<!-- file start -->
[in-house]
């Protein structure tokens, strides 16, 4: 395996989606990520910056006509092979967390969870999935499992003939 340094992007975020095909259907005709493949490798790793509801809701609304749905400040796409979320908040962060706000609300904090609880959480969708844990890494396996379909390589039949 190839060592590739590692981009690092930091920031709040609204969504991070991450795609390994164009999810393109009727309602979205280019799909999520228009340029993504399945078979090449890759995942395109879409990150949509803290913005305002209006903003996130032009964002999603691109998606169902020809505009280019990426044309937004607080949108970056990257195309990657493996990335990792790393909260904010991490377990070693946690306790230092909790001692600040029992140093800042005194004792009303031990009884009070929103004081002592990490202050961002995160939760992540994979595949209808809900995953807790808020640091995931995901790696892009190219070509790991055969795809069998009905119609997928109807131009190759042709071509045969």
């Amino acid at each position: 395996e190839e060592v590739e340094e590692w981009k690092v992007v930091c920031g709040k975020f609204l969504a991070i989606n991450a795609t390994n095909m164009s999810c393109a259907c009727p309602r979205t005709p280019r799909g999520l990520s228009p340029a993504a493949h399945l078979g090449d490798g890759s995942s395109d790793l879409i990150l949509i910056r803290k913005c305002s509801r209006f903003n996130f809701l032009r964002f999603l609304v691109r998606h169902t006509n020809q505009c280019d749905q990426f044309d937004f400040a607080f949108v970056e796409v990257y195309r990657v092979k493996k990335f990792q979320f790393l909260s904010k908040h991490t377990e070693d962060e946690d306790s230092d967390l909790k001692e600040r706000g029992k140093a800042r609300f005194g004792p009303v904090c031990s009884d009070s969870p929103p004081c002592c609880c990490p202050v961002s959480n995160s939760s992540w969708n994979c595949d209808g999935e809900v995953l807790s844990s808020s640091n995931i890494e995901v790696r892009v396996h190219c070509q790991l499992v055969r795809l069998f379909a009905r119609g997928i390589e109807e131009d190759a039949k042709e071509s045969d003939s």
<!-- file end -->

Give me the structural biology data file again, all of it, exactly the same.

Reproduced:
[in-house]
């Protein structure tokens, strides 16, 4: 395996989606990520910056006509092979967390969870999935499992003939 340094992007975020095909259907005709493949490798790793509801809701609304749905400040796409979320908040962060706000609300904090609880959480969708844990890494396996379909390589039949 190839060592590739590692981009690092930091920031709040609204969504991070991450795609390994164009999810393109009727309602979205280019799909999520228009340029993504399945078979090449890759995942395109879409990150949509803290913005305002209006903003996130032009964002999603691109998606169902020809505009280019990426044309937004607080949108970056990257195309990657493996990335990792790393909260904010991490377990070693946690306790230092909790001692600040029992140093800042005194004792009303031990009884009070929103004081002592990490202050961002995160939760992540994979595949209808809900995953807790808020640091995931995901790696892009190219070509790991055969795809069998009905119609997928109807131009190759042709071509045969």
């Amino acid at each position: 395996e190839e060592v590739e340094e590692w981009k690092v992007v930091c920031g709040k975020f609204l969504a991070i989606n991450a795609t390994n095909m164009s999810c393109a259907c009727p309602r979205t005709p280019r799909g999520l990520s228009p340029a993504a493949h399945l078979g090449d490798g890759s995942s395109d790793l879409i990150l949509i910056r803290k913005c305002s509801r209006f903003n996130f809701l032009r964002f999603l609304v691109r998606h169902t006509n020809q505009c280019d749905q990426f044309d937004f400040a607080f949108v970056e796409v990257y195309r990657v092979k493996k990335f990792q979320f790393l909260s904010k908040h991490t377990e070693d962060e946690d306790s230092d967390l909790k001692e600040r706000g029992k140093a800042r609300f005194g004792p009303v904090c031990s009884d009070s969870p929103p004081c002592c609880c990490p202050v961002s959480n995160s939760s992540w969708n994979c595949d209808g999935e809900v995953l807790s844990s808020s640091n995931i890494e995901v790696r892009v396996h190219c070509q790991l499992v055969r795809l069998f379909a009905r119609g997928i390589e109807e131009d190759a039949k042709e071509s045969d003939s």